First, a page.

Her research interests include: modernism and formulations of the history of photography; fashion and advertising photography; vernacular photography and studio portrait photography. To these subjects, she brings her training as an artist and a particular attention to the challenge that photography, in all its forms, presents to the museum context and to art history in general. In her role at the Art Gallery of Ontario, she has participated centrally in the new installation of photographic works from the permanent collection, a thematic presentation that reflects the many ways that photographs engage daily life, memory, history, and knowledge. For CONTACT 2008, she worked with Toronto artist Suzy Lake on In Rhythm of a True Space, to create a site-specific installation on the construction hoarding of the Art Gallery of Ontario.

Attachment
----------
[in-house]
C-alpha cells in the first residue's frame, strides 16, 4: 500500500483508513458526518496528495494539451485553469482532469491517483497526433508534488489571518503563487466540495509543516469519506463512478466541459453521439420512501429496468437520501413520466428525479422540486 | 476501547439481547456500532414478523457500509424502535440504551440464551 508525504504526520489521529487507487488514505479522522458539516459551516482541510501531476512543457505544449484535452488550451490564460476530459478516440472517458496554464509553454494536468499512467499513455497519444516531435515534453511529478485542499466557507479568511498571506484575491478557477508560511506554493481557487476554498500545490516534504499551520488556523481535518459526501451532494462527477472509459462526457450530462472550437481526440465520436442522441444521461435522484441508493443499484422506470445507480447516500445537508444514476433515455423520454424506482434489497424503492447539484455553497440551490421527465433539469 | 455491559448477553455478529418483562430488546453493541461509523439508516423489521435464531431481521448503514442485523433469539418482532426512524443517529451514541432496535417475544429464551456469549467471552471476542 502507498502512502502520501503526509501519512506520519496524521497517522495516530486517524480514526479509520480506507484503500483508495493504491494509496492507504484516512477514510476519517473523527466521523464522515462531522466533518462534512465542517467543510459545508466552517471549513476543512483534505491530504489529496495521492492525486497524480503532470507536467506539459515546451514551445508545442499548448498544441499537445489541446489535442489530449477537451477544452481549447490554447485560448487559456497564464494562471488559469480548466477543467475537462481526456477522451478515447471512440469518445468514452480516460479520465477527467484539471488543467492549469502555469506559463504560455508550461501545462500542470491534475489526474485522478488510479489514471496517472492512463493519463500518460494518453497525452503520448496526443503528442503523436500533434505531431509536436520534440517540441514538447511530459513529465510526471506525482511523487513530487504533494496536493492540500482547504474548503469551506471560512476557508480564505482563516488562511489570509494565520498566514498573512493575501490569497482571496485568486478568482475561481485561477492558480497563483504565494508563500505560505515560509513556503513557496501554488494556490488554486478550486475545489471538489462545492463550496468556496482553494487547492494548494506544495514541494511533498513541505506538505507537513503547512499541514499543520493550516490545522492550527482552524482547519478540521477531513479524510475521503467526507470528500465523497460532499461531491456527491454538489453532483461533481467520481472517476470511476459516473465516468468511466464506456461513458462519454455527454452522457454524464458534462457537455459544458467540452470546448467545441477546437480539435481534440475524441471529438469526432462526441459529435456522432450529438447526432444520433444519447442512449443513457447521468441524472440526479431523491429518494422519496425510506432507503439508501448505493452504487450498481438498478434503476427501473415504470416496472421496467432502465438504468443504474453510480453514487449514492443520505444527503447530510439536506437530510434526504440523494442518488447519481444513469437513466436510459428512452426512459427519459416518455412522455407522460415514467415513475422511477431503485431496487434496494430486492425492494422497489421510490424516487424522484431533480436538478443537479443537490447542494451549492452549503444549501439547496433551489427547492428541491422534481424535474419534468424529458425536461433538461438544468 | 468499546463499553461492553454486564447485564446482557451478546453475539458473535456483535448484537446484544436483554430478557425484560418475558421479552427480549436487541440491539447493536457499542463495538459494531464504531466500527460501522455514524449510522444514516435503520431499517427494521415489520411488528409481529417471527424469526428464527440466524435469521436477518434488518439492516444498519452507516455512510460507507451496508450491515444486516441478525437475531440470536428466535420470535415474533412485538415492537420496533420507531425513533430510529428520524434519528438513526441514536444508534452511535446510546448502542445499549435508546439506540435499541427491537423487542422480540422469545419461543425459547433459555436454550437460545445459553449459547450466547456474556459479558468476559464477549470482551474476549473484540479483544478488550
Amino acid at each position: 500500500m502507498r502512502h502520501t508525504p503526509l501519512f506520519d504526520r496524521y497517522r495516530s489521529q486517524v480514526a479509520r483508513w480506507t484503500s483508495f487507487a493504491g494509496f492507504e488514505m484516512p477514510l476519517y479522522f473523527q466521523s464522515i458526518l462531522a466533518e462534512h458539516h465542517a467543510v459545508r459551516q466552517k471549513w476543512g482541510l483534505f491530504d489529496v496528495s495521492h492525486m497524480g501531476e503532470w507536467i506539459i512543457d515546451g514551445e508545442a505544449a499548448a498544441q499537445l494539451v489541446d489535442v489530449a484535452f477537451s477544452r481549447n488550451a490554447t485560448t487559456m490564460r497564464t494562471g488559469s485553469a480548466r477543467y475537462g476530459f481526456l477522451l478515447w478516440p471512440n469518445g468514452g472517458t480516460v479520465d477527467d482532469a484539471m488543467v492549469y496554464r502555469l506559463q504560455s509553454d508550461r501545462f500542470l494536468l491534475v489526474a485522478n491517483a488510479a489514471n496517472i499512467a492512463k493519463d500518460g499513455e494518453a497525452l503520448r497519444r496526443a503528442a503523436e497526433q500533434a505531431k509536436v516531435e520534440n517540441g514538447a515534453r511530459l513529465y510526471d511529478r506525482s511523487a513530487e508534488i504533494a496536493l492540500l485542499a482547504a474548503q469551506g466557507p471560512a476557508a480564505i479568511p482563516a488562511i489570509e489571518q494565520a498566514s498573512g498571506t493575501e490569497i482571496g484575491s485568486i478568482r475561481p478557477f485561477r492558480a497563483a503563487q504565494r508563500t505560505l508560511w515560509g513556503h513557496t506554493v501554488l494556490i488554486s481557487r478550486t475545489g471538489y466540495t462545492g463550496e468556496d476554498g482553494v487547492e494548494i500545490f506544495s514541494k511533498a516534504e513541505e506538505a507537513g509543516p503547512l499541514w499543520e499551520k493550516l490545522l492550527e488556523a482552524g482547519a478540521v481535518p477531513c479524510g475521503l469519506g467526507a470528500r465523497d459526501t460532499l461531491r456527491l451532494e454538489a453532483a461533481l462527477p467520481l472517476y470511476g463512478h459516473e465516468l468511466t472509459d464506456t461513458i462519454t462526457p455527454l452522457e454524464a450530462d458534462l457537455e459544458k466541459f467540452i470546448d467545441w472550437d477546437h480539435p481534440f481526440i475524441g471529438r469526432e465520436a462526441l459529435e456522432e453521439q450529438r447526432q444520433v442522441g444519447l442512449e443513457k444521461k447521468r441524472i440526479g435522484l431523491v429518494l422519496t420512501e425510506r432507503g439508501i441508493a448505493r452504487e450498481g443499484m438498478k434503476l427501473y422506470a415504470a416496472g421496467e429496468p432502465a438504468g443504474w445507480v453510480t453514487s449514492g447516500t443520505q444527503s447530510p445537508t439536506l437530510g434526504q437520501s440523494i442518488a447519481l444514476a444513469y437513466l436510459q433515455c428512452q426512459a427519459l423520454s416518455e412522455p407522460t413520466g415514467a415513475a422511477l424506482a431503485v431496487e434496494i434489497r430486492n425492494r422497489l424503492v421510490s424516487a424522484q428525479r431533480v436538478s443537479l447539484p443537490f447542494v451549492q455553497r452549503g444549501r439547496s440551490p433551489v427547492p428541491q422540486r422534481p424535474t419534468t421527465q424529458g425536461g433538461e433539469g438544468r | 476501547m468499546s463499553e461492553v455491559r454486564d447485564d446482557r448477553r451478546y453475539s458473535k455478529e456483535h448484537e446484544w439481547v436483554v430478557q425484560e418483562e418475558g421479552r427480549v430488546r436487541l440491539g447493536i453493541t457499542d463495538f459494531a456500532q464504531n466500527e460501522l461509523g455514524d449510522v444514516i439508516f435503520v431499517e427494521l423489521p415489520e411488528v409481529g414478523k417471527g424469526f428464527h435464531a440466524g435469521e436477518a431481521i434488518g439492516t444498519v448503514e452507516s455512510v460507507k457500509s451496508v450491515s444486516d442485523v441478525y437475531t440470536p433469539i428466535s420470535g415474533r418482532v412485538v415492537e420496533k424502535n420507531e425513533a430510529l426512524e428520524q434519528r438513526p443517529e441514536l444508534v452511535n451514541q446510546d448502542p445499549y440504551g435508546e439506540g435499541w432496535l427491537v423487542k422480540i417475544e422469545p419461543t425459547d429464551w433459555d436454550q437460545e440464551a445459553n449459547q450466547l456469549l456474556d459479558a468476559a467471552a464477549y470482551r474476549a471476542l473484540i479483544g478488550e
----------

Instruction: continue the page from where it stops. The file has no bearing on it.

Suzy Lake was born in Detroit, Michigan in 1947. Following the 1967 Detroit riots she immigrated to Montreal. Influenced by social and political involvement concurrent to the early conceptual period, she is known for her large-scale photography dealing with the body as both her subject and/or her device. In her current work, Lake continues to use references to the body as a means to investigate notions of beauty in the context of pop and consumer culture. In a 1993 retrospective catalogue, Martha Hanna responds to her feminist politicization: “Although she has not overtly addressed feminist issues, the politics of feminism is an undercurrent in all her major photographic works to date. The attention to power relations that feminism implies may be seen in Lakeʼs work as symbolic of gender struggle and her artwork is evidence of her progress”.